Roman saw my video on Hiroshimaben and asked me this:
“Can you expand a little more on “聞く becomes 聞いとる, 歩く becomes 歩きょる”, or at least provide more examples? In standard Japanese, the rule that applies to these two words is the same: “ku” in the end becomes “ite[i]ru”, in 100% of the words. Looks like it’s not the case for Hiroshima dialect: the words both end the same, yet they change differently. “
To me, they sound almost the same in meaning. My guess is that ARUKYORU means “is walking” and ARUITORU means … hmm, it sounds the same to me, but maybe arukyoru feels like really happening, more so than aruitoru somehow.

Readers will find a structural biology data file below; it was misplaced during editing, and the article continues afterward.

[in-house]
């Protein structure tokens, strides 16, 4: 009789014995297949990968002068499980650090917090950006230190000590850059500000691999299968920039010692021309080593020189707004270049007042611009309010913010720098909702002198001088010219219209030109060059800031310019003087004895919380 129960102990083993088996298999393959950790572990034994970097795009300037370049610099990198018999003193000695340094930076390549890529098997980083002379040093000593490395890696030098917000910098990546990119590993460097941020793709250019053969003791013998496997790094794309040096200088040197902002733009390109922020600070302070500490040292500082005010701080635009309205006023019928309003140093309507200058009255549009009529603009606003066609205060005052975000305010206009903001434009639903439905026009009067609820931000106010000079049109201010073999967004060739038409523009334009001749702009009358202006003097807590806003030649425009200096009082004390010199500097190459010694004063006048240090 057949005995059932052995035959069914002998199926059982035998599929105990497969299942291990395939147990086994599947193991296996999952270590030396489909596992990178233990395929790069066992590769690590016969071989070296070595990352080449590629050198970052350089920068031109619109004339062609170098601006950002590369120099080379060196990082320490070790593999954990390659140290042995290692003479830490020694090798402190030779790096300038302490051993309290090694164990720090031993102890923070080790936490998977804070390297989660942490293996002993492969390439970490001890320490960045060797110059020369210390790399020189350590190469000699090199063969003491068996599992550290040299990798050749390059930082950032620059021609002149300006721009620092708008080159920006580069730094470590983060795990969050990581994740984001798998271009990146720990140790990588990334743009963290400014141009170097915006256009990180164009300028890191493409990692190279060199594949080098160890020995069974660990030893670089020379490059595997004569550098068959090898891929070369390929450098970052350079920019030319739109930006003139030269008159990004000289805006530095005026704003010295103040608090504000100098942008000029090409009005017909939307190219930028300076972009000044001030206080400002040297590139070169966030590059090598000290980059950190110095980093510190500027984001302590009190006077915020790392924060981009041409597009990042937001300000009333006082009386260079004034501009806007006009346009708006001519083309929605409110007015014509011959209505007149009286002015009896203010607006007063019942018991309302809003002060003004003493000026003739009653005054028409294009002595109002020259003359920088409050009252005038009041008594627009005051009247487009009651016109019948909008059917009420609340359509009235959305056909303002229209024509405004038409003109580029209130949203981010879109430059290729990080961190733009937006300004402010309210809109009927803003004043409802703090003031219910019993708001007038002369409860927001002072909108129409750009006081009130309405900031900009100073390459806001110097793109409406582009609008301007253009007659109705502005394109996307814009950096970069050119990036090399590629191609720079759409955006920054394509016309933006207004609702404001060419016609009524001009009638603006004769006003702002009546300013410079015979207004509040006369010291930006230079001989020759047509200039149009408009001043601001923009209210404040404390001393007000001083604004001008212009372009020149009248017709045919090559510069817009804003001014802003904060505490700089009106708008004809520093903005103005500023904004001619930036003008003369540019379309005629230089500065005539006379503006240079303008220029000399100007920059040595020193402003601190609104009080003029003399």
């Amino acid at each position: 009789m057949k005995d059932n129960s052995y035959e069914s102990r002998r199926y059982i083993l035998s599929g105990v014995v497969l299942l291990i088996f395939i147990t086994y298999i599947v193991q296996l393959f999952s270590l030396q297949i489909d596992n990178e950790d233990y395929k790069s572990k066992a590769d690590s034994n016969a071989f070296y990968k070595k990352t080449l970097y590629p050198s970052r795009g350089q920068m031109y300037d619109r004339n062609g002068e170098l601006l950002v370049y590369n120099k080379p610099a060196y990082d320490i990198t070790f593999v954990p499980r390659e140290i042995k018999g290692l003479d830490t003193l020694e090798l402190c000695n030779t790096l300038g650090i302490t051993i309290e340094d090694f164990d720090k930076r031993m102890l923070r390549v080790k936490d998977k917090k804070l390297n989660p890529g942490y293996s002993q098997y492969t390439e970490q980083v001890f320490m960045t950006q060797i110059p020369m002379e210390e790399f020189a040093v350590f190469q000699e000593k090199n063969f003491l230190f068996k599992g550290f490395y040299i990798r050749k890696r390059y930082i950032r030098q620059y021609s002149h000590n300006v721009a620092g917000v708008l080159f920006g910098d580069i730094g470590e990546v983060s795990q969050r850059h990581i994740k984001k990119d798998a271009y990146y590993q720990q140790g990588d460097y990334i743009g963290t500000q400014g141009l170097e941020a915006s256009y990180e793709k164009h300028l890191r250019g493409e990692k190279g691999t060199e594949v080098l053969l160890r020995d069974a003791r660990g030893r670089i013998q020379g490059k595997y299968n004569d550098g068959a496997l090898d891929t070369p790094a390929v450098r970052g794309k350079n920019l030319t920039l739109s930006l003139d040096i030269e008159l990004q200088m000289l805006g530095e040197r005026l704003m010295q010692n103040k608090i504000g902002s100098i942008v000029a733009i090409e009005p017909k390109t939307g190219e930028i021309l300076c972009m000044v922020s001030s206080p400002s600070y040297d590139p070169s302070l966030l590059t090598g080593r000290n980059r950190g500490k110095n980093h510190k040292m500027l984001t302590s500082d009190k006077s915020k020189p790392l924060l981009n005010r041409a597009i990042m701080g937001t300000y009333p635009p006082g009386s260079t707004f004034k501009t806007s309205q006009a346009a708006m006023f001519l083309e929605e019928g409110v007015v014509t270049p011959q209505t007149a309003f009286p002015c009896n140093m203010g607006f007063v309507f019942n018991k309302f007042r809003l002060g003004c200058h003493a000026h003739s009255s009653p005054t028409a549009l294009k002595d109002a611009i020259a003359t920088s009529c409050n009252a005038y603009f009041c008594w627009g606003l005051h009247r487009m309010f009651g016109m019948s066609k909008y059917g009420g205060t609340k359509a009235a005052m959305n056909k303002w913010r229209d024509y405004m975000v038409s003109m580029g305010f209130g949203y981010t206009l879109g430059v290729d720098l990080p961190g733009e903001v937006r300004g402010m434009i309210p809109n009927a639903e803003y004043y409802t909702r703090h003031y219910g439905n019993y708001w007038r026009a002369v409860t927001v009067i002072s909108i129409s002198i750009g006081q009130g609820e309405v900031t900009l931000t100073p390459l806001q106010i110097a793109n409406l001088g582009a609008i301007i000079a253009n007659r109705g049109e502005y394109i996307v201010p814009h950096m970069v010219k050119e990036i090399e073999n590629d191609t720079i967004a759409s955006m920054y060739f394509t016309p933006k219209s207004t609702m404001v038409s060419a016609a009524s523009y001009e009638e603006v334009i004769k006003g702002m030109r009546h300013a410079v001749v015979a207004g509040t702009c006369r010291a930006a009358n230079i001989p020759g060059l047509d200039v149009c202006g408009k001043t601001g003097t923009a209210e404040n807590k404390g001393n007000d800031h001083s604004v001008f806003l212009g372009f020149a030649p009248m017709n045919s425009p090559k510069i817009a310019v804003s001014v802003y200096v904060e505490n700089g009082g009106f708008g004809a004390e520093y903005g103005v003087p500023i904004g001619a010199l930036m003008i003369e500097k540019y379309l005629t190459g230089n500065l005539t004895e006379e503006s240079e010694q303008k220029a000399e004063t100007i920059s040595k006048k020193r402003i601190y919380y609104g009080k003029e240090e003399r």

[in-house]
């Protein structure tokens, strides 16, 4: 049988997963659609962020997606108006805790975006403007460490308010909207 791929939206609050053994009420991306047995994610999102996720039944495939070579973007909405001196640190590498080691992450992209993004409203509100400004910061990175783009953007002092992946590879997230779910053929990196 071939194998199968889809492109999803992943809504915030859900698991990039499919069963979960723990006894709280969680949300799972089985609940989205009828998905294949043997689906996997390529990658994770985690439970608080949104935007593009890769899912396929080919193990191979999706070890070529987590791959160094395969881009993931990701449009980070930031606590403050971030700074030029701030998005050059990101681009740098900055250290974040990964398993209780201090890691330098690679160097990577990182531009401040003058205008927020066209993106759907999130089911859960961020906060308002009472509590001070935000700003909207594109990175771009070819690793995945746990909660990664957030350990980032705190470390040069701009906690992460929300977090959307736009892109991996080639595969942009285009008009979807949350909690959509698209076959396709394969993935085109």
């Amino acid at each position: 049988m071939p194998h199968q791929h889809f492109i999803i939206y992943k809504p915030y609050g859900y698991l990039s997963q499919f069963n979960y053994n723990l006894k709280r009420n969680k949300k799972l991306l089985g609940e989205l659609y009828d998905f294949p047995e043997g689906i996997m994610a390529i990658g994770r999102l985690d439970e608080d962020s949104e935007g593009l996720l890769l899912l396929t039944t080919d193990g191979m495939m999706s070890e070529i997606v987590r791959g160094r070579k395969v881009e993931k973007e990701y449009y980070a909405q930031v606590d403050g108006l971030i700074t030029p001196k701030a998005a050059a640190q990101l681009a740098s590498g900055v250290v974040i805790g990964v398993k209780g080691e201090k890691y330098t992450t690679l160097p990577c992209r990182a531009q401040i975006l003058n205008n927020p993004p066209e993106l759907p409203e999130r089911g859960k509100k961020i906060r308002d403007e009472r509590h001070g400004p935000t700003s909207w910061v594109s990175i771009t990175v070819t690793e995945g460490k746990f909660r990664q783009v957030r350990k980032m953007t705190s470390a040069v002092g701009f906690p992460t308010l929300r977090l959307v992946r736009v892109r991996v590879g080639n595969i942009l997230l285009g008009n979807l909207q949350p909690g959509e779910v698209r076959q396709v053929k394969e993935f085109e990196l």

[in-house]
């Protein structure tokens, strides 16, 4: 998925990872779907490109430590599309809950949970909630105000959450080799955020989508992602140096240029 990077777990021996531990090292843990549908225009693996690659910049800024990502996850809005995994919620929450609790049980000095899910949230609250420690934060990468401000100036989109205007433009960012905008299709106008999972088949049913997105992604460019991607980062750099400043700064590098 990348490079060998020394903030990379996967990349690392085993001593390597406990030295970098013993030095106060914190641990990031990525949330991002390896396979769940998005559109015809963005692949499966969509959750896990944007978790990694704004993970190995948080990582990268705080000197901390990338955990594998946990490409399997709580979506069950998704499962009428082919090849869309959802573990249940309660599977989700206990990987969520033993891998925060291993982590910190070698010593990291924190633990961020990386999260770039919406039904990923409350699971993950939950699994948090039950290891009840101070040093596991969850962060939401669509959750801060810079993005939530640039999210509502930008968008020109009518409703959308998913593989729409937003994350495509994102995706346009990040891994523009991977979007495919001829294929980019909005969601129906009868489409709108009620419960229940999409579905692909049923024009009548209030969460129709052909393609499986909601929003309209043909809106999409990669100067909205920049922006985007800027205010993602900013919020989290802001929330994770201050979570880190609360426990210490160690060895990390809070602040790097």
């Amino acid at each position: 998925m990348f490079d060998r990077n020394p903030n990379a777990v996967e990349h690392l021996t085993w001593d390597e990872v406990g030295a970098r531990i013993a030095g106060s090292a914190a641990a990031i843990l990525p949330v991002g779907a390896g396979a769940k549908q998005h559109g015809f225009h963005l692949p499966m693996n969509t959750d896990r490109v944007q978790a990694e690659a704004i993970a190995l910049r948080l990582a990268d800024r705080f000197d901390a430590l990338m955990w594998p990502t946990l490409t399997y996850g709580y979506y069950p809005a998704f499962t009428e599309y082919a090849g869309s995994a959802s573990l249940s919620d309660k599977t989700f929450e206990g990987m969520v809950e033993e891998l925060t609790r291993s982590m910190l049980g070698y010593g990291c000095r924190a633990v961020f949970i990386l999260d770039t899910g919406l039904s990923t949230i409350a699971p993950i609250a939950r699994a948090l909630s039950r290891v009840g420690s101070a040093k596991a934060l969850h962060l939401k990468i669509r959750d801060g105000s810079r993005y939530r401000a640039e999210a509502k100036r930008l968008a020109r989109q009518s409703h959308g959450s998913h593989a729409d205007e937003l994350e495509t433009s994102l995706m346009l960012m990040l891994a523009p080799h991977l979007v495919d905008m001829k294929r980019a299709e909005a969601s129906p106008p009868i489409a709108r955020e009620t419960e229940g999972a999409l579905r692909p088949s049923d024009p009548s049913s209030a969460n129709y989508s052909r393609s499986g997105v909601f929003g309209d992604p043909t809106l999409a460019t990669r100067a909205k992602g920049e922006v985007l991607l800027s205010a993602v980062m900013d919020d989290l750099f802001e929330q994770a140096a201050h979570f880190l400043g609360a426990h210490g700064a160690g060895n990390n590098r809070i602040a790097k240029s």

let me give you examples.
来る(kuru=come) -> Kyoru きょーる and kitoru きとる (but the latter sounds like “(he is) here” as opposed to “(he is) coming.” Strange. Kyoru definitely means (“is coming”).
歌う(utau=sing) –> Utayoru うたよーる and Utottoru うたっとる
書く（kaku=write)–> Kakyoru かきょーる and Kaitoru かいとる
読む（yomu=read) –> yomyoru よみょーるand yondoru よんどる
話す (hanasu=speak) –> Hanashoru はなしょーる and hanashitoru はなしとる
This was the video: